Sony KDS-R70XBR2 70-inch SXRD HDTV 
Home Theater Rear-Projection HDTVs SXRD Rear-Projection HDTVs
Written by Mike Levy   
Tuesday, 01 May 2007

Introduction
I have always thought of a “home theater” as stereotypically consisting of a front projector like Sony’s Qualia 004 or even their new and affordable “pearl” projector and a large filmscreen. How else would you get an image big enough for a real theater experience? Sony’s new KDS-R70XBR2 with its 70-inch screen is a set that has changed the way I feel about the impact you can get from a relatively affordable rear projection HDTV. The ease of installation starts the romance. Being able to watch a big, bright HDTV with daylight peeking into the room only adds to the love affair. Then there is the price difference, which almost makes you want to get down on one knee and propose.

Description
It took two people and some care to place this monster HDTV, weighing in at 161 pounds and sized at 74.25 inches wide by 45.5 inches high and 24 inches deep, on its stand and position it at the end of my 25 foot by 15 foot living room, where it fit very comfortably. The brushed silver finish glowed elegantly, awaiting a high-definition source. I left the speakers attached to the sides, although they are detachable, if you need to move or wish to remove them for something a little more beefy.

This is Sony’s top of the line XBR rear-projection TV and it has the guts to live up to the mighty hype. The set features the WEGA engine, which sports three full high-definition SXRD imaging chips, one for each color. SXRD (Silicon X-tal Reflective Display) is the proprietary name for Sony’s reflective LCD technology. It has improved color accuracy and contrast ratio as compared to regular LCD. The SXRD panels on this unit have the native resolution to fully display the highest level of HD, 1920 by 1080 pixels. The Sony KDS-R70XBR2 has a three-chip design, so it does not have a color wheel, nor does it have the accompanying rainbow artifacts. The three-chip design also assures that the detail level and the gray scale delineation are state of the art.

This HDTV set comes with a technology known as an advanced dynamic iris. This is a very important feature, which greatly improves the image in dimly lit scenes. Let me explain what the iris does. Any projector that has a light source such as a bulb and then uses an imaging chip to filter the light and create an image is limited in its ability to produce black; no matter how good the design, some small percentage of light leaks through to degrade the blacks. For bright scenes, this is not a problem, since that percentage is low enough to still give an excellent contrast ratio. The problem is with dimly lit scenes (think the Bada Bing scenes in The Sopranos in HD). When the imaging chip is used to cut down the light to the level needed by a dim scene, the light that leaks though corrupts the blacks, giving the image a washed-out look. Also, since the dynamics of the brightness of the image are small, the number of bits used to delineate gray scale is also small, creating digital artifacts such a halos and stair steps. The dynamic iris solves this problem by cutting down the light from the bulb to what is needed by the scene, while the electronics in the set expand the dynamics of the brightness to match. The expanded dynamics use many more bits to define the image, cleaning up the digital artifacts. With the iris cutting down the brightness instead of the panels, the full contrast ratio is available, making the blacks much deeper and preventing the aforementioned washed-out look.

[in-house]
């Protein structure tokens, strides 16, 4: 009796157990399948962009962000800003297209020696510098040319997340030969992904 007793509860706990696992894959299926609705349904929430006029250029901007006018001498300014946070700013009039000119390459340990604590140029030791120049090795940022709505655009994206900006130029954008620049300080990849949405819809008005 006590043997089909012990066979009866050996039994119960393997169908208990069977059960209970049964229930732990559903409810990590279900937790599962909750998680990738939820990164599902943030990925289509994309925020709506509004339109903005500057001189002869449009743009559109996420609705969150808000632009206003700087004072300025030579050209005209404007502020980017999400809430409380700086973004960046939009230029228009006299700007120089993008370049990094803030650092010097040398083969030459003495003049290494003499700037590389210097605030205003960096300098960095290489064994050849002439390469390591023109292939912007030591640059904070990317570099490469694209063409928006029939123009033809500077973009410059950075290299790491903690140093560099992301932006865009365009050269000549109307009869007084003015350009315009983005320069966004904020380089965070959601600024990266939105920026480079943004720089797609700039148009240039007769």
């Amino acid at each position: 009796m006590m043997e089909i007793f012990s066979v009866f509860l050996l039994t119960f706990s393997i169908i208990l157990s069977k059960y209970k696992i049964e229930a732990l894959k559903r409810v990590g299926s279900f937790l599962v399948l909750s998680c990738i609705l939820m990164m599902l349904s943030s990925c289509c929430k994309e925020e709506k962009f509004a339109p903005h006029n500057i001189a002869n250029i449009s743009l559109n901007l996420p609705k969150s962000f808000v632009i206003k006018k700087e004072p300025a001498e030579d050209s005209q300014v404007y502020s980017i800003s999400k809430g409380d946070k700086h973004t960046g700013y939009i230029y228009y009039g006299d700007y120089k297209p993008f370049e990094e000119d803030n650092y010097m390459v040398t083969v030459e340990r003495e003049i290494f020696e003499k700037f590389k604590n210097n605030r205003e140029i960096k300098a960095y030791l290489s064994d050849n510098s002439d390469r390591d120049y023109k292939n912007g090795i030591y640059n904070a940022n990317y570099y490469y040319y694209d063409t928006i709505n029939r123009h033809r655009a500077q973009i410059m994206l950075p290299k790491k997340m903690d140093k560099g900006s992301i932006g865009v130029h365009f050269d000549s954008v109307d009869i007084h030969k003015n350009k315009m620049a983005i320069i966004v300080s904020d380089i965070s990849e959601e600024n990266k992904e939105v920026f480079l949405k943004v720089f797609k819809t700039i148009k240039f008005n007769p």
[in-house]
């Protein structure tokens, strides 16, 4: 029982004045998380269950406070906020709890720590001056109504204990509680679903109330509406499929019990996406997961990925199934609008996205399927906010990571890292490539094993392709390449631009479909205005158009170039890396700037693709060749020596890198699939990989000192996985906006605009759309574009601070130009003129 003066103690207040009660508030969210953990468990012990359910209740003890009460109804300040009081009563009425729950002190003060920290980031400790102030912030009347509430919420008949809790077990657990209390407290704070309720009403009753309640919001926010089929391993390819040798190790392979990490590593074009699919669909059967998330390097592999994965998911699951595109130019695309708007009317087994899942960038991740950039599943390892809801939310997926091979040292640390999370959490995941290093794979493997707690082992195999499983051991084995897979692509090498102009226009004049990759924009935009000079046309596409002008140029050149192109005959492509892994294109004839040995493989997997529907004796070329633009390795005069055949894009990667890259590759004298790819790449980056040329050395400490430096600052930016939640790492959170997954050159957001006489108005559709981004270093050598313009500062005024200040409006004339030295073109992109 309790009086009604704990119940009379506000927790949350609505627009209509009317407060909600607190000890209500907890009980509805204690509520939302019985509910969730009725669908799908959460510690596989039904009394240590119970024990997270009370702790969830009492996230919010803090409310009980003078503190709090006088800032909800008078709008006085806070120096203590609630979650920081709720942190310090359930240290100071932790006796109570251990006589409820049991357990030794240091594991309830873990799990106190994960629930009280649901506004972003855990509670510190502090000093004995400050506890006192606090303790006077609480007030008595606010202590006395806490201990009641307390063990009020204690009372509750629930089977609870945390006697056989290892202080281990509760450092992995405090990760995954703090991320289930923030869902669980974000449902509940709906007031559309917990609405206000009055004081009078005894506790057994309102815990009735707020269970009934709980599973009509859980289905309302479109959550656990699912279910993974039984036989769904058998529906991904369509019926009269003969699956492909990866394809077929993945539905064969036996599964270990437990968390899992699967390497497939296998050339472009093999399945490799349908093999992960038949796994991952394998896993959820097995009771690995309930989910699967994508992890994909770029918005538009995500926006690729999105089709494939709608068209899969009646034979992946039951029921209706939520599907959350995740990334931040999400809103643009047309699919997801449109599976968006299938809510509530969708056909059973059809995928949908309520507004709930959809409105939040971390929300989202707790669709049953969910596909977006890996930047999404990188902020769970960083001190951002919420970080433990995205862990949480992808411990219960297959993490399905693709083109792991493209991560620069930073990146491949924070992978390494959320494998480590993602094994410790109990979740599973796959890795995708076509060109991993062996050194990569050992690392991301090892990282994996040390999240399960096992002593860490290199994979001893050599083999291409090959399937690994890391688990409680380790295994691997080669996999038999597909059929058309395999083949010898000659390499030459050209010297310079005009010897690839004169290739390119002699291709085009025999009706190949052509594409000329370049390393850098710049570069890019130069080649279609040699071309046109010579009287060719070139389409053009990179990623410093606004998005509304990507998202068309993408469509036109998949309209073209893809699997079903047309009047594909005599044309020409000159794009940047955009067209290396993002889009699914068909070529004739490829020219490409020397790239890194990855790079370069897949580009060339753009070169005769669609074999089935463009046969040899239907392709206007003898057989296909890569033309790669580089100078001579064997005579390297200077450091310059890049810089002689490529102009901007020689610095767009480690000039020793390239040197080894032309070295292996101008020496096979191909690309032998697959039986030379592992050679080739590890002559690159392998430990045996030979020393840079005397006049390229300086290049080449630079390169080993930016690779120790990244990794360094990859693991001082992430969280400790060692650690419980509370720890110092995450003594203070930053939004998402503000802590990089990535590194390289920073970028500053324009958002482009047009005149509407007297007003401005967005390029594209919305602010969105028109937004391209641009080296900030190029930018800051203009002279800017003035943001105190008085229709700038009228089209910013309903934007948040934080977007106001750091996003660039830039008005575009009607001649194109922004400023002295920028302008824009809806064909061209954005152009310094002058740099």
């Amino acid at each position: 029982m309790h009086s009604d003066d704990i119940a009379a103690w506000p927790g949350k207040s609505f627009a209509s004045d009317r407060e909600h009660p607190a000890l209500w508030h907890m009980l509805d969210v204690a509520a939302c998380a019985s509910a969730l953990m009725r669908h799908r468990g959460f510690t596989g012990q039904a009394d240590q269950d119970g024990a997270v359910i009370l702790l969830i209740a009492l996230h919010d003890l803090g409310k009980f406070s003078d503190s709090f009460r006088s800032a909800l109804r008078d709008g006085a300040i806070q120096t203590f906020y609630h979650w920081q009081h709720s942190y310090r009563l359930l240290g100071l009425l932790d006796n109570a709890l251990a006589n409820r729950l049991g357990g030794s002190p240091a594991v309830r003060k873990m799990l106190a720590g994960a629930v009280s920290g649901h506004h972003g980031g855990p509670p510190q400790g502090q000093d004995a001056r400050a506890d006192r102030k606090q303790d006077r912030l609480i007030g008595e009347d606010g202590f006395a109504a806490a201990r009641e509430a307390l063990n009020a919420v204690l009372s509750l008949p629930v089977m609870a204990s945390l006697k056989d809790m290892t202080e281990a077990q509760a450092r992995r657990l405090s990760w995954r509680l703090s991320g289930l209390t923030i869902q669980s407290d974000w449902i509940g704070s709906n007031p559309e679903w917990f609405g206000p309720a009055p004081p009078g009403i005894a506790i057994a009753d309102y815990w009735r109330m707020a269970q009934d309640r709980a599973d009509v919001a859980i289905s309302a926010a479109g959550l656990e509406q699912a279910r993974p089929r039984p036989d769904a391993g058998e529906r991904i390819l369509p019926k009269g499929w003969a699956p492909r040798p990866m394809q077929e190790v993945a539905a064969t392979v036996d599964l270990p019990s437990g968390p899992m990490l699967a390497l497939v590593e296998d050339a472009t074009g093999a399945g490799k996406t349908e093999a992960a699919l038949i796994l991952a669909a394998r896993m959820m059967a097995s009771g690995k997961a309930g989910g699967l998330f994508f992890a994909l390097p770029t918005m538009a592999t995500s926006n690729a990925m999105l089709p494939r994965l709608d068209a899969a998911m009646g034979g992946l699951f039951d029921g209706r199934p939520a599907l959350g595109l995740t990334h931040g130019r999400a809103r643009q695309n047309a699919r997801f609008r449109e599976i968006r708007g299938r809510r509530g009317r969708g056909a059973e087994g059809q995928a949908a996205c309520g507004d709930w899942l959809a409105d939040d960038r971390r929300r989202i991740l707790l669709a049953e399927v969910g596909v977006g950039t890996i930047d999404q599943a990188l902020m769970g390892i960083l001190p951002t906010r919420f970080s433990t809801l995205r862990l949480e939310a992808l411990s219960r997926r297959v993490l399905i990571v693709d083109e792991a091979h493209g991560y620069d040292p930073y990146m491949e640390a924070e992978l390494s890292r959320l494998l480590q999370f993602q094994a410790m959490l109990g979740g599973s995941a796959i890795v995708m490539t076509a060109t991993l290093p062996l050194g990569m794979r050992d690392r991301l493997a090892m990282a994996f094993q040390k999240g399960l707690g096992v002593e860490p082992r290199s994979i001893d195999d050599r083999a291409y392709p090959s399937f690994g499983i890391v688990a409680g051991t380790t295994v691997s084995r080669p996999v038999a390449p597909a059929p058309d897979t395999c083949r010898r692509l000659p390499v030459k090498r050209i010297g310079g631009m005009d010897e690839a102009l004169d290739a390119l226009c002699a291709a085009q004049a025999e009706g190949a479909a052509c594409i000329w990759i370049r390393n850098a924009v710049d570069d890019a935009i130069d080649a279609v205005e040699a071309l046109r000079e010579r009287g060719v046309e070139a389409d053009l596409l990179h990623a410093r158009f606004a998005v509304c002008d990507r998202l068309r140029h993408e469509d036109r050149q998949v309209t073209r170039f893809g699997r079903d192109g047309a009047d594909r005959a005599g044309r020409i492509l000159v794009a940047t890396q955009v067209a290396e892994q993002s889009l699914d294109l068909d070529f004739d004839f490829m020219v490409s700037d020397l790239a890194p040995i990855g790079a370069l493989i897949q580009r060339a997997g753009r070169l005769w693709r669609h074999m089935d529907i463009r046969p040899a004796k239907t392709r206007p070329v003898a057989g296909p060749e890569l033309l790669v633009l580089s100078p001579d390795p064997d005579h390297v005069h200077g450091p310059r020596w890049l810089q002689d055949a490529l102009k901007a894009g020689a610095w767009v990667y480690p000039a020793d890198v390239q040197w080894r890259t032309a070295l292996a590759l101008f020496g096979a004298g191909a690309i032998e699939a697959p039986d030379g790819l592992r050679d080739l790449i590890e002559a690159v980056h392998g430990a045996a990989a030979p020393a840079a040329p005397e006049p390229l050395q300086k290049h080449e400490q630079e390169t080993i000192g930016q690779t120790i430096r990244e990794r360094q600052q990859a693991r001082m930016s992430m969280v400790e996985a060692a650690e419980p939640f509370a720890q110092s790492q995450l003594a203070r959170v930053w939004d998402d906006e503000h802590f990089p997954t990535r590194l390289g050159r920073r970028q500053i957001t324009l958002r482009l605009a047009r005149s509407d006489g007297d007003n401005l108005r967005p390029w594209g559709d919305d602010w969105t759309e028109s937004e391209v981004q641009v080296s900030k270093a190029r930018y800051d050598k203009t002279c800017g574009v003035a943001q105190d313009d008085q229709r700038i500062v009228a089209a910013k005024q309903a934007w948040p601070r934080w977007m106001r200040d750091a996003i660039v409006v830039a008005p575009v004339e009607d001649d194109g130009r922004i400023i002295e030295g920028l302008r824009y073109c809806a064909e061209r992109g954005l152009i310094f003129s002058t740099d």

Having no shortage of inputs or outputs, the Sony KDS-R70XBR2 sports two HDMI inputs, which accept and display the full gamut of digital sources, including true 1080p, which is the state of the art in high-definition sources, such as HD DVD or Sony’s preferred Blu-ray formats. There are two component video inputs, an antenna input, a cable input (both of which accept digital and HD), a cable card input, a PC input (RGB), an S-Video input and two composite video inputs. There is even an optical digital output for audio, in addition to a set of analog audio outputs. The inputs can be accessed directly, named and numbered using the onscreen menu.

The set is chock-full of useful features, including parental controls, a full complement of inputs, the programmable remote control and a host of video and audio adjustments, which stay with the input they are set on. My favorite was the free, fully functional onscreen TV guide. The service is provided by Gemstar and has many of the search features you would expect from a DVR like TiVo. My favorite audio adjustment, if you are sick and tired of those loud commercials that scream in between the softer programming, is called Steady Sound. There is even an audio adjustment to sync the video from digital sources with the sound called A/V Sync.